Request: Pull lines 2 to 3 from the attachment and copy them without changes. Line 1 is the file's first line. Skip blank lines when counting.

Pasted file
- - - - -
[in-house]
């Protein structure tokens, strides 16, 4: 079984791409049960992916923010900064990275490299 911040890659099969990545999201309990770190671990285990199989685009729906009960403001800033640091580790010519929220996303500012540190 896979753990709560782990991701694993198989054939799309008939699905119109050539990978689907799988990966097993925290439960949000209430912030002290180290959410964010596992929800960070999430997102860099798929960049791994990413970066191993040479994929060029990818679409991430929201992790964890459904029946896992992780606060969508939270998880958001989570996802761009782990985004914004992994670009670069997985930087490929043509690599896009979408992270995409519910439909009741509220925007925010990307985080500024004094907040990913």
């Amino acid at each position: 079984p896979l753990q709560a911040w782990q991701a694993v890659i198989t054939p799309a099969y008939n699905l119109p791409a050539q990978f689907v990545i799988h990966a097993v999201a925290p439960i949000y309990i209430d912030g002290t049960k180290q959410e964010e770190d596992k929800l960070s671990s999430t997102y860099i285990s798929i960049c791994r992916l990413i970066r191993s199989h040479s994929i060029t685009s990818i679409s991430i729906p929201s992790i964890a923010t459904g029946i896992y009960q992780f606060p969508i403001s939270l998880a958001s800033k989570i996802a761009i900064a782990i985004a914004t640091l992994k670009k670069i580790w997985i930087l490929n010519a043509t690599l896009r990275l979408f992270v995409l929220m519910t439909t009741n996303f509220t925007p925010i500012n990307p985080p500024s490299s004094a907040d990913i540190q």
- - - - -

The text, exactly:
């Protein structure tokens, strides 16, 4: 079984791409049960992916923010900064990275490299 911040890659099969990545999201309990770190671990285990199989685009729906009960403001800033640091580790010519929220996303500012540190 896979753990709560782990991701694993198989054939799309008939699905119109050539990978689907799988990966097993925290439960949000209430912030002290180290959410964010596992929800960070999430997102860099798929960049791994990413970066191993040479994929060029990818679409991430929201992790964890459904029946896992992780606060969508939270998880958001989570996802761009782990985004914004992994670009670069997985930087490929043509690599896009979408992270995409519910439909009741509220925007925010990307985080500024004094907040990913």
């Amino acid at each position: 079984p896979l753990q709560a911040w782990q991701a694993v890659i198989t054939p799309a099969y008939n699905l119109p791409a050539q990978f689907v990545i799988h990966a097993v999201a925290p439960i949000y309990i209430d912030g002290t049960k180290q959410e964010e770190d596992k929800l960070s671990s999430t997102y860099i285990s798929i960049c791994r992916l990413i970066r191993s199989h040479s994929i060029t685009s990818i679409s991430i729906p929201s992790i964890a923010t459904g029946i896992y009960q992780f606060p969508i403001s939270l998880a958001s800033k989570i996802a761009i900064a782990i985004a914004t640091l992994k670009k670069i580790w997985i930087l490929n010519a043509t690599l896009r990275l979408f992270v995409l929220m519910t439909t009741n996303f509220t925007p925010i500012n990307p985080p500024s490299s004094a907040d990913i540190q």